Episode 6 of We Make the Future explores using video in the classroom, and how we can turn children’s love of screens into a creative force.
Dominic Traynor used to be a primary school teacher. After pushing his class hard to exceed their targets for two and a half terms he thought he’d let them wind down with a fun creative project. What happened next was totally unexpected.
“I said to them, what do you want to do? This was back in 2012, 2011, all the kids were into YouTube. So I said ‘ok fine we’ll make a film’. I’d made the decision that I wasn’t going to mark any books, or do any assessment, I was just going to guide them, but it was child-led from the start.”
There’s a big difference between watching three hours of cat videos on YouTube,
and spending three hours making a video for YouTube.
After a few weeks, Dominic started to notice more children were asking for new writing books, having filled up their current ones. “I looked at the work and the class, and thought ‘they are working harder than they were before’, and this was meant to be a break!” The reason? Firstly, what they were doing was theirs, and secondly, they were doing traditional written work but for a medium that they were into. The penny had dropped.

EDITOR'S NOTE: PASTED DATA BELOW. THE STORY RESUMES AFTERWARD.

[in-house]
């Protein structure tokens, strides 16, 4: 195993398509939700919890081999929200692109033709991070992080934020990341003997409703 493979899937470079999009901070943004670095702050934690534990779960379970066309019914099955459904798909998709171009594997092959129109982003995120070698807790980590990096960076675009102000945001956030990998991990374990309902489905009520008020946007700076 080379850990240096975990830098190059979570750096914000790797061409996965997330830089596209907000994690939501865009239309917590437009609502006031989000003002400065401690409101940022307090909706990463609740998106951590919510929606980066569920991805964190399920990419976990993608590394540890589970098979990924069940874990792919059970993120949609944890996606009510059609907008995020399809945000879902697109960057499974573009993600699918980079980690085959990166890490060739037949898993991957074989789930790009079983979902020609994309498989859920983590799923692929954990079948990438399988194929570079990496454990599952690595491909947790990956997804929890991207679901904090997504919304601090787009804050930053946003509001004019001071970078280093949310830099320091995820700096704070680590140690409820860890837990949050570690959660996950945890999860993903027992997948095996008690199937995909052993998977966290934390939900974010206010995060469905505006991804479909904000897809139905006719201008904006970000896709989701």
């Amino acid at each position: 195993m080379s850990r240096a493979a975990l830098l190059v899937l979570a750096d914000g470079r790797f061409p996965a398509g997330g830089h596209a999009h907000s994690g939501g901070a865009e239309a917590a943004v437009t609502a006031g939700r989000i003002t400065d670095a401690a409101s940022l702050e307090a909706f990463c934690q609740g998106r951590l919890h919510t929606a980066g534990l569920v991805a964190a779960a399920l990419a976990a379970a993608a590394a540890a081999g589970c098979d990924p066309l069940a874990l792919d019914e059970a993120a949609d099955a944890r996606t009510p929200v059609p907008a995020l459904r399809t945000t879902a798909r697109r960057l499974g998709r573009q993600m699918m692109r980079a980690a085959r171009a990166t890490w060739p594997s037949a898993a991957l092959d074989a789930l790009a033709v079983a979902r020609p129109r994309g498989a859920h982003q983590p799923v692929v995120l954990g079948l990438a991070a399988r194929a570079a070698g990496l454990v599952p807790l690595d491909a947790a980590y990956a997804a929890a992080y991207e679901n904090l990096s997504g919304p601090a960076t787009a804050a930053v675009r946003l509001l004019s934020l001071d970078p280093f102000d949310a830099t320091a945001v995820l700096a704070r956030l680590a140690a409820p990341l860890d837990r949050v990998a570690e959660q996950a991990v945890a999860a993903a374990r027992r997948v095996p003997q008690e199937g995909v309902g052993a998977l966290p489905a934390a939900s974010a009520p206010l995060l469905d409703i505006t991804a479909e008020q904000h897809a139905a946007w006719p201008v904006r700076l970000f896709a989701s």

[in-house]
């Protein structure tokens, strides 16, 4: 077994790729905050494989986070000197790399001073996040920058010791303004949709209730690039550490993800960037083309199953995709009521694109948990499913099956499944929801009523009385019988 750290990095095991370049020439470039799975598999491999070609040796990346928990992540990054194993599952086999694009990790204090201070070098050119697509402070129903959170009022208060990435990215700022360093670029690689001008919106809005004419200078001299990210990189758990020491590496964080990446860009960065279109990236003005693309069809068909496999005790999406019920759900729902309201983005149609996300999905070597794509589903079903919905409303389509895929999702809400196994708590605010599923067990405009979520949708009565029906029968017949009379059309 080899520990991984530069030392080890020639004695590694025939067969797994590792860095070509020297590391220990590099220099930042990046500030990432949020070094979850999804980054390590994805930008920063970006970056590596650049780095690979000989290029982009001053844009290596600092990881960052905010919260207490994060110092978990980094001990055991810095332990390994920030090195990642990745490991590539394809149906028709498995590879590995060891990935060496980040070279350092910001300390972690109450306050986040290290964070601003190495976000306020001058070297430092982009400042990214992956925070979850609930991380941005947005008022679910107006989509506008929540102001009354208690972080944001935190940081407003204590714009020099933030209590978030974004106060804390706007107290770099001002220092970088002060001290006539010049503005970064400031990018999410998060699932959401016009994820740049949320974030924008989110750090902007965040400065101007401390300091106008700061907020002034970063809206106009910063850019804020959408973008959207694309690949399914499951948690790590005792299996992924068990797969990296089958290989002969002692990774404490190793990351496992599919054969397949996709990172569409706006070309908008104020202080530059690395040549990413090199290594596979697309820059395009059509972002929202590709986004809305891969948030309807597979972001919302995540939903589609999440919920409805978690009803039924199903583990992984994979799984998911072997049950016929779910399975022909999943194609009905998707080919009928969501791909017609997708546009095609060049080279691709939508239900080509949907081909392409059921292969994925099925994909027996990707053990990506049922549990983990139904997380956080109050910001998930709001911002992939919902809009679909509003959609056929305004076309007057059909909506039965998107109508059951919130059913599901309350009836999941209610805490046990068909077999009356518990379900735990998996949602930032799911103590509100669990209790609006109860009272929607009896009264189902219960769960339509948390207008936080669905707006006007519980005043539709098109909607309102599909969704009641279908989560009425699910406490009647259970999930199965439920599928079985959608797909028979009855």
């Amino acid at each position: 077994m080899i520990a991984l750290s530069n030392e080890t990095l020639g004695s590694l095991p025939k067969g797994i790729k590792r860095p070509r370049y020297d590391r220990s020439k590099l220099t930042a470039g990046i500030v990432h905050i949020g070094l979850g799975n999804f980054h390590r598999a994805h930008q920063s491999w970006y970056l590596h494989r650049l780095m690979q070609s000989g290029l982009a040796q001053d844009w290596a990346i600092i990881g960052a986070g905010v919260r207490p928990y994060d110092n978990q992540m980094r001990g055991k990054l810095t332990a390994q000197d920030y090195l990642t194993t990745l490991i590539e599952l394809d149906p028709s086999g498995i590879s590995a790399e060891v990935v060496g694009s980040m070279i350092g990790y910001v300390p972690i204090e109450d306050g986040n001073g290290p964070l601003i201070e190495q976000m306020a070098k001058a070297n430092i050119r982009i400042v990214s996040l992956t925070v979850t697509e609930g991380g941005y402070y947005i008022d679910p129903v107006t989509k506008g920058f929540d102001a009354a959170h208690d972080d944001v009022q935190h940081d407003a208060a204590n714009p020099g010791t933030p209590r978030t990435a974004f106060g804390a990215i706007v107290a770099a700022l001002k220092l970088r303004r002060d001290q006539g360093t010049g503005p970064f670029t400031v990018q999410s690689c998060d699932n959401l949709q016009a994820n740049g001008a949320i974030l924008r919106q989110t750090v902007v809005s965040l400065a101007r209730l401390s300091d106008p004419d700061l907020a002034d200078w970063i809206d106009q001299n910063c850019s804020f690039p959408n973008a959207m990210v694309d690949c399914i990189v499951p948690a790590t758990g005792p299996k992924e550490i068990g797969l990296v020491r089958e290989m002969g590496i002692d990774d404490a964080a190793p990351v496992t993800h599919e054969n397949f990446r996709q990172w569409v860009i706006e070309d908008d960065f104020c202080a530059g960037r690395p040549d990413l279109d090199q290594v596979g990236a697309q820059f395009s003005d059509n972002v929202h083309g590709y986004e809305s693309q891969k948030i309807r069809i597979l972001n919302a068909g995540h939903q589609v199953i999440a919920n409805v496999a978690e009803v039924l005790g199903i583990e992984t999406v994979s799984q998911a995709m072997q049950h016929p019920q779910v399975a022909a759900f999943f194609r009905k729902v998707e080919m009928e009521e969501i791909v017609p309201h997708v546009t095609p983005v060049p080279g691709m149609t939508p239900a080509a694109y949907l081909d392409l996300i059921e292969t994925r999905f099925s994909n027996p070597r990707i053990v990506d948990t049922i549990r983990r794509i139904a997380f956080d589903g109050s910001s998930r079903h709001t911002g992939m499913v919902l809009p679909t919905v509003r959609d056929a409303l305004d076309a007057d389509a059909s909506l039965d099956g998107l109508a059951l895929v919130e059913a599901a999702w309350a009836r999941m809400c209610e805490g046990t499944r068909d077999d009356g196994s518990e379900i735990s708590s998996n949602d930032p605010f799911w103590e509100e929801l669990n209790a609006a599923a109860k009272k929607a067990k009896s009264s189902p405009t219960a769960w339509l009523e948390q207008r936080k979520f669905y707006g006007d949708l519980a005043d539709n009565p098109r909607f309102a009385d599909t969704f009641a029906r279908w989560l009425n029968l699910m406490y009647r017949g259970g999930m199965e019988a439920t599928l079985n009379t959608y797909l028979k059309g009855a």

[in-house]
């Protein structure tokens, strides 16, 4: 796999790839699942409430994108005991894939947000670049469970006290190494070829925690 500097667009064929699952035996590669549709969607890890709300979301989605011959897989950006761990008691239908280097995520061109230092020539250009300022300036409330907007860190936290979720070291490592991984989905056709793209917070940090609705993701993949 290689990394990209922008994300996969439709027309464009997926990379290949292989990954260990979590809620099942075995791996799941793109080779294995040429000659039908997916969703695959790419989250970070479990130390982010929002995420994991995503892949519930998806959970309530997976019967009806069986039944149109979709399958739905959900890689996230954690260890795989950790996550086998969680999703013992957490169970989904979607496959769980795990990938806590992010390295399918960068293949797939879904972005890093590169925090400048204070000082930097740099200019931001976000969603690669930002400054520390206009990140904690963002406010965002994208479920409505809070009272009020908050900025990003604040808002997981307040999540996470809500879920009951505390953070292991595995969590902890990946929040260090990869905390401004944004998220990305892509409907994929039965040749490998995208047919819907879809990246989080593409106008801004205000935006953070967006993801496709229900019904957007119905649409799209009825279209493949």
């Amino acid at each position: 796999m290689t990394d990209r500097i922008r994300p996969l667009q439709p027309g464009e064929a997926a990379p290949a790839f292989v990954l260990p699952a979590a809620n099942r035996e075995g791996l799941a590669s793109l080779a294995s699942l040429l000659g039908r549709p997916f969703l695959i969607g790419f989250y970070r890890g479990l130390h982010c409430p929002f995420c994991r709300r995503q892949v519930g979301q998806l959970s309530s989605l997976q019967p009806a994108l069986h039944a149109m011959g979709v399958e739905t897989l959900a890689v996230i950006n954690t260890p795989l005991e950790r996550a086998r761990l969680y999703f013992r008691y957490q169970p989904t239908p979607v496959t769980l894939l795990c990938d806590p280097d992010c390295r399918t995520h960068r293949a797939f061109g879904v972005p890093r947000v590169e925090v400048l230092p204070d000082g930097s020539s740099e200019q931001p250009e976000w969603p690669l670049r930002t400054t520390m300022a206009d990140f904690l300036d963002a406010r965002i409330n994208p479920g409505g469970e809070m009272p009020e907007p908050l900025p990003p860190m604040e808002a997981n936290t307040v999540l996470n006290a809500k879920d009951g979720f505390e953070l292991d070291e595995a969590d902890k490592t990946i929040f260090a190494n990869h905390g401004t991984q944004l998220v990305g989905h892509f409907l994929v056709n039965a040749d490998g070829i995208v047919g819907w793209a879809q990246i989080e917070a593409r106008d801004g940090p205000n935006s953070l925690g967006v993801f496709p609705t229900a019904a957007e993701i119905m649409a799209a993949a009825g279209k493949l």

“They understood in order to produce something good for video, they had to produce something good on the page; it had to make sense, it had to flow, and have a good story. The dialogue had to be on point, the stage direction and scene directions all had to work.” What had happened was the children had realised that they had to work together and come up with a plan or who was saying or doing what.
When teachers get into the classroom they feel like they are the teacher, but actually they’re the first learner.
Dominic’s first project was shot on a simple flip cam, connected via USB directly into the computer and edited in Windows Movie Maker. “It was some of the best stuff I’d seen from all year, and I thought ‘if they’ve made more progress in the last six weeks, than in the last six months, I’m doing something wrong’.”
It was this epiphany that led to Dominic launching LitFilmFest, a programme that provides other schools with guidance, resources, and support so they to can improve literacy rates in the classroom via the medium of video. There’s also research supporting this approach [PDF].
In the podcast, Dominic explains in details the learning outcomes of using this approach in the classroom. And if you’d like to see what students have created, there are some great examples on www.litfilmfest.com
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